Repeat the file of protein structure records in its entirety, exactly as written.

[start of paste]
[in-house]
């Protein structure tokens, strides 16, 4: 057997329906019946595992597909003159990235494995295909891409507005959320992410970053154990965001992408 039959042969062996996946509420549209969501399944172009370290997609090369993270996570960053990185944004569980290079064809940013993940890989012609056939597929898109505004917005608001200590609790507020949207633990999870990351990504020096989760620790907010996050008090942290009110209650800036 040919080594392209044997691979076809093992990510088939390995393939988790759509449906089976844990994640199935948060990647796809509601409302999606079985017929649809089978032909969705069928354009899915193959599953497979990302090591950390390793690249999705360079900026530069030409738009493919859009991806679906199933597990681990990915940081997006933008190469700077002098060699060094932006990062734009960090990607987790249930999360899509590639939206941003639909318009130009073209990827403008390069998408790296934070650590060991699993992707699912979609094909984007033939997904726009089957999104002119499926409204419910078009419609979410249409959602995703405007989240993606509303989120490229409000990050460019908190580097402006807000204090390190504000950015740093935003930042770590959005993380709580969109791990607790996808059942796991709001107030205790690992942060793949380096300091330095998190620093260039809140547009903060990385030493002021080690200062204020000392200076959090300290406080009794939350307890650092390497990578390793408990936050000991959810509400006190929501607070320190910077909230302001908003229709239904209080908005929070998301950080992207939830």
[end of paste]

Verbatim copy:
[in-house]
């Protein structure tokens, strides 16, 4: 057997329906019946595992597909003159990235494995295909891409507005959320992410970053154990965001992408 039959042969062996996946509420549209969501399944172009370290997609090369993270996570960053990185944004569980290079064809940013993940890989012609056939597929898109505004917005608001200590609790507020949207633990999870990351990504020096989760620790907010996050008090942290009110209650800036 040919080594392209044997691979076809093992990510088939390995393939988790759509449906089976844990994640199935948060990647796809509601409302999606079985017929649809089978032909969705069928354009899915193959599953497979990302090591950390390793690249999705360079900026530069030409738009493919859009991806679906199933597990681990990915940081997006933008190469700077002098060699060094932006990062734009960090990607987790249930999360899509590639939206941003639909318009130009073209990827403008390069998408790296934070650590060991699993992707699912979609094909984007033939997904726009089957999104002119499926409204419910078009419609979410249409959602995703405007989240993606509303989120490229409000990050460019908190580097402006807000204090390190504000950015740093935003930042770590959005993380709580969109791990607790996808059942796991709001107030205790690992942060793949380096300091330095998190620093260039809140547009903060990385030493002021080690200062204020000392200076959090300290406080009794939350307890650092390497990578390793408990936050000991959810509400006190929501607070320190910077909230302001908003229709239904209080908005929070998301950080992207939830």